- Jessie Southworth
Salt Contemporary Dance: When I Am Lost, We Speak in Flowers
We live in a transitory world. People come and go in and out of our lives, and few remain stationary over time. We're told that social media is the new means of connection, but all too often, the people we reconnect with from the past remain only momentarily, disappearing just as quickly as they appeared and providing no certainty that we'll ever encounter them again.
Salt Contemporary Dance, one of Salt Lake's most innovative arts organizations, explores the transience of modern relationships with its thought-provoking production When I Am Lost, We Speak in Flowers. It examines the nature of time, its fleeting essence and how that reality affects and defines the relationships we form with others. It helps shed a light on the importance found in common connections, and how humans attempt to nurture and sustain those bonds we create with others.
"Everyone at some point in their lives has experienced a hardship that changes everything," Lindsey Steed, marketing director for Salt Contemporary Dance, says via email. "This piece visualizes how people react and find common ground and hope through these moments. People need people, and that sentiment is captured through this production."
Indeed, life takes its toll. Too often we imagine ourselves alone, pitted against the world. Therefore, it's good to remember that we all share this existence, and that our similarities can overcome many of the things that divide us. (Lee Zimmerman)
Salt Contemporary Dance: When I Am Lost, We Speak in Flowers @ Regent Street Black Box Theater, 131 S. Main, 801-355-2787, Oct. 24-Nov. 9, 7:30 pm, $25, dates and times vary, artsaltlake.org
- National Public Radio
Wait Wait ... Don't Tell Me!
It practically goes without saying that most stories shared these days during our 24-hour news cycle are so sad, shocking or discouraging that people find them too troubling to comprehend. They're not only difficult to absorb, but in many cases, simply too unimaginable to believe.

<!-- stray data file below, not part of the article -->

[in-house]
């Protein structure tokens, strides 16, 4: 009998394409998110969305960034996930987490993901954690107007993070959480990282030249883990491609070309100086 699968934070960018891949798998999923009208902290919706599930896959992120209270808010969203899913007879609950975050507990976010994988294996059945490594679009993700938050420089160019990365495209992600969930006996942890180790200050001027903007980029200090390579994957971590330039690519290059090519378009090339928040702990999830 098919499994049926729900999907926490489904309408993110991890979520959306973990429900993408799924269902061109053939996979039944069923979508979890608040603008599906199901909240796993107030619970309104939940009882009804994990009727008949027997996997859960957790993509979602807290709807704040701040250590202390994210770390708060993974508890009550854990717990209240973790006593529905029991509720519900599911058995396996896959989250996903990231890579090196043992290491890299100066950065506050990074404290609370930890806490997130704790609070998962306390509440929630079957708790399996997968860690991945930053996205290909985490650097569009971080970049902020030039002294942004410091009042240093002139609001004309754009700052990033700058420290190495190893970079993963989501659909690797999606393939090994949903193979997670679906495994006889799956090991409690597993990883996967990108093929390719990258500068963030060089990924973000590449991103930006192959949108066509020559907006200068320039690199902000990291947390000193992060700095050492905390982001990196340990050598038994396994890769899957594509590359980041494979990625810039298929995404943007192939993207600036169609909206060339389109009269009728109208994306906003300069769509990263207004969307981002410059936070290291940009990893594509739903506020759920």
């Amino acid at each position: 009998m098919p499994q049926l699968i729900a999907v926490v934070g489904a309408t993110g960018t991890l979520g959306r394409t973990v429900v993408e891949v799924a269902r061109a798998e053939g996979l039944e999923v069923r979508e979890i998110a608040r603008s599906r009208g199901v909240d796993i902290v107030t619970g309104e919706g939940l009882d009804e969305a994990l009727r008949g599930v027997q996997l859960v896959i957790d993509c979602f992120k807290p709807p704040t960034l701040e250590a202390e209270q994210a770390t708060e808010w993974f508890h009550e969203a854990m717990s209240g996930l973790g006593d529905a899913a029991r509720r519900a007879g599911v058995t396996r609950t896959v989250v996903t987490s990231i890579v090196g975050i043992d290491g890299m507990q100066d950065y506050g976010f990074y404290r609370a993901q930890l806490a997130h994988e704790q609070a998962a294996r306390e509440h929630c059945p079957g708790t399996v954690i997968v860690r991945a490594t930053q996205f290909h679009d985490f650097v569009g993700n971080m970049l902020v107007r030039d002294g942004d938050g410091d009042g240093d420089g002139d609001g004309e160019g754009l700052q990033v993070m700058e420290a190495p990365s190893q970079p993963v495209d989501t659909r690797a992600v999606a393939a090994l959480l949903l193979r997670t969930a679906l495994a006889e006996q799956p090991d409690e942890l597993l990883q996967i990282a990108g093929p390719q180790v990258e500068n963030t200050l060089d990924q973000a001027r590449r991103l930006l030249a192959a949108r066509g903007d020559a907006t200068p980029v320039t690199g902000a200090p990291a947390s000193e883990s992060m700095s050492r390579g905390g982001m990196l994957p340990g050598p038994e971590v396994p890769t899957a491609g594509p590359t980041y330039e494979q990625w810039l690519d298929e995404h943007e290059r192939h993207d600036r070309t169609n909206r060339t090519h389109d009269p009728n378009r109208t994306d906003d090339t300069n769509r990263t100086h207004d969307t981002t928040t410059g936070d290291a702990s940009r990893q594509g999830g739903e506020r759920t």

Consequently, the title of National Public Radio's Peabody Award-winning comedy show Wait Wait ... Don't Tell Me could be interpreted two ways. For those who can't bear to hear about another demoralizing development, it could be a plea to spare the gory details. Fortunately though, it generally references the fact that it's a quiz show, one that tests its guests' knowledge of current events. However, the primary challenge is in the format, which presents genuine and manufactured stories: which bizarre events actually happened?
It's left to host Peter Sagal to quiz the contestants and challenge not only their knowledge of the news, but also their ability to separate fact from fiction. The audience members who play along, meanwhile, compete for a coveted prize: a custom-recorded voicemail greeting by any member of the Wait Wait cast. That sounds pretty special, and considering the fact that the program is in its 22nd season, these Salt Lake presentations have special significance. They'll mark the making of the 1,000th original episode since the show's debut in 1998.
While it's hard to keep up with the headlines, thanks to Wait Wait, we can at least be entertained by how hard it is to tell real crazy from fake crazy. (LZ)
Wait Wait ... Don't Tell Me! Live @ Eccles Theater, 131 S. Main, 801-355-2787, Oct. 24-25, 7:30 p.m., $70-$115, artsaltlake.org
- Beau Pearson
Ballet West: Balanchine's Ballets Russes